Correct DNS Behavior

Ken Raeburn raeburn at MIT.EDU
Thu May 31 13:48:13 EDT 2007

On May 31, 2007, at 12:31, Michael B Allen wrote:
> My code can't find the KDC on a particular customer's network. The
> problem is DNS.
> The DNS communication looks like the following:
> C: SRV _kerberos._udp.EXAMPLE.COM
> S: No such name
> C: SRV _kerberos._tcp.EXAMPLE.COM
> S: 3 answer records:
>      krb1.EXAMPLE.COM
>      krb2.EXAMPLE.COM
>      krb3.EXAMPLE.COM
>    1 authority:
>      dns2.EXAMPLE.COM
>    1 additional:
>      A dns2.EXAMPLE.COM
> S: No such name
> S: No such name
> S: No such name
> Then the client gives up.
> [All queries have recursion desired on. The exact dialog involves a
> larger number of hosts and of course the names have been changed but I
> believe the normalized dialog above accurately
> represents the problem.]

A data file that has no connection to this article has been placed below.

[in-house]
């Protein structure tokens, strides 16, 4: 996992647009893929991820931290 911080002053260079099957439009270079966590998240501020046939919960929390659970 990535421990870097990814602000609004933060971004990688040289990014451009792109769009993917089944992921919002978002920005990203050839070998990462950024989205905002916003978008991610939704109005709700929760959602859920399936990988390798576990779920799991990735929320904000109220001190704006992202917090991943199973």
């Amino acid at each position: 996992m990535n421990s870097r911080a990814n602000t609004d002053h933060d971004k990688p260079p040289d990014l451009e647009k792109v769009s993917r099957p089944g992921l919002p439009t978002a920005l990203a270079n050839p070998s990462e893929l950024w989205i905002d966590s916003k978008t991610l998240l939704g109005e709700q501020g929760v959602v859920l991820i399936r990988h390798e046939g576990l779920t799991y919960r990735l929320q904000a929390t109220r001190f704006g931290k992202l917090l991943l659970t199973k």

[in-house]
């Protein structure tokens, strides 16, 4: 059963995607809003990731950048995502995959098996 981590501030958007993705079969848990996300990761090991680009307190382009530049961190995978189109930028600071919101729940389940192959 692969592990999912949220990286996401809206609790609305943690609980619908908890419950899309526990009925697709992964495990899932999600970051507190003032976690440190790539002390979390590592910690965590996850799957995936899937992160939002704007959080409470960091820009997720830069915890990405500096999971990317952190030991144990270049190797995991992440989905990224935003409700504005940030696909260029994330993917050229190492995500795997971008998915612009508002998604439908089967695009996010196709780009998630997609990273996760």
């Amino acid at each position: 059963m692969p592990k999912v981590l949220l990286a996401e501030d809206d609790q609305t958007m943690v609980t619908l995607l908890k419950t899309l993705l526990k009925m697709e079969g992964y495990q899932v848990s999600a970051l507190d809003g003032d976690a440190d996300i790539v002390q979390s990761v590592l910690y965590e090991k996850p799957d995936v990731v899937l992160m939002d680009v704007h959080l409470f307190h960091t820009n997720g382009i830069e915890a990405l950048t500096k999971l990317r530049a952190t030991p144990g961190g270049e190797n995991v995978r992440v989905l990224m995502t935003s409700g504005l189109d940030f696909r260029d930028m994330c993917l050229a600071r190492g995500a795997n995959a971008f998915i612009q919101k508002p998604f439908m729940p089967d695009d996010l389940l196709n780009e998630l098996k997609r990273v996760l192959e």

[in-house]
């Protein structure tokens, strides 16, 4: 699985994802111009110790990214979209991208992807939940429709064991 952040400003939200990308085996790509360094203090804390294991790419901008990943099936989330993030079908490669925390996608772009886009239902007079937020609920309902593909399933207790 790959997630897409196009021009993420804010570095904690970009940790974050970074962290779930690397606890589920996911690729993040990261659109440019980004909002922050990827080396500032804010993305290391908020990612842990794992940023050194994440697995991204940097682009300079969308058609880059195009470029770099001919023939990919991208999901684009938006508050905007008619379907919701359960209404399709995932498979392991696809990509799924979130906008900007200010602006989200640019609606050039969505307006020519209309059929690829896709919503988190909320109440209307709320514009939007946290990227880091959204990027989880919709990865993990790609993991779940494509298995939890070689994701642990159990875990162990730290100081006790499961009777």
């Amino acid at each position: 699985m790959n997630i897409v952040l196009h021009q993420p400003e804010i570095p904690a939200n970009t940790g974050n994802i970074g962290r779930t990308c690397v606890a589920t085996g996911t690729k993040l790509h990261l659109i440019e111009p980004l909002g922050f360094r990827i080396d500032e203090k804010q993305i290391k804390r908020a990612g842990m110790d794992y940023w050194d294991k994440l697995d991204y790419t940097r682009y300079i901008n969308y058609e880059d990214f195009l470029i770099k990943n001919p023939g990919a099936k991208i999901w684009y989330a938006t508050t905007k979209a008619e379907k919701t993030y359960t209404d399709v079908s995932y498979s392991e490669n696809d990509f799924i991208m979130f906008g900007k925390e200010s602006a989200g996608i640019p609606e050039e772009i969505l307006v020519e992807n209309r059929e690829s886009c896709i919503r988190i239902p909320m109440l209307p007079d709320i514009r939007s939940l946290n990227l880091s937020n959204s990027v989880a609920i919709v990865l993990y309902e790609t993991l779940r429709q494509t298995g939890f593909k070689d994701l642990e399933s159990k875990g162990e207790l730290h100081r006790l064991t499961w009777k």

> I want to fix this but I don't know what the correct behavior is in
> this scenario.
> Can someone tell me why this failed and what the correct behavior  
> should be?

Usually the client is set up to talk to a recursive resolver that'll  
talk to the other nameservers.  It sounds like it's not doing that,  
or it's getting the wrong results.

A couple things you might check just in case, though they're probably  
not the problem: (1) IPv6-only KDCS?  (2) Does  
really have the KDC addresses?

> My feeling is that the client is responsible and that it should
> simply repeat the query against the authority dns2.EXAMPLE.COM.

If the local nameserver is iterative and expects the client DNS code  
to query the next server, perhaps, but (1) I've never run into a  
configuration that was intentionally set up that way for random  
users' end systems to talk to, and (2) returning "no such name" is  
probably not the right way to implement it.


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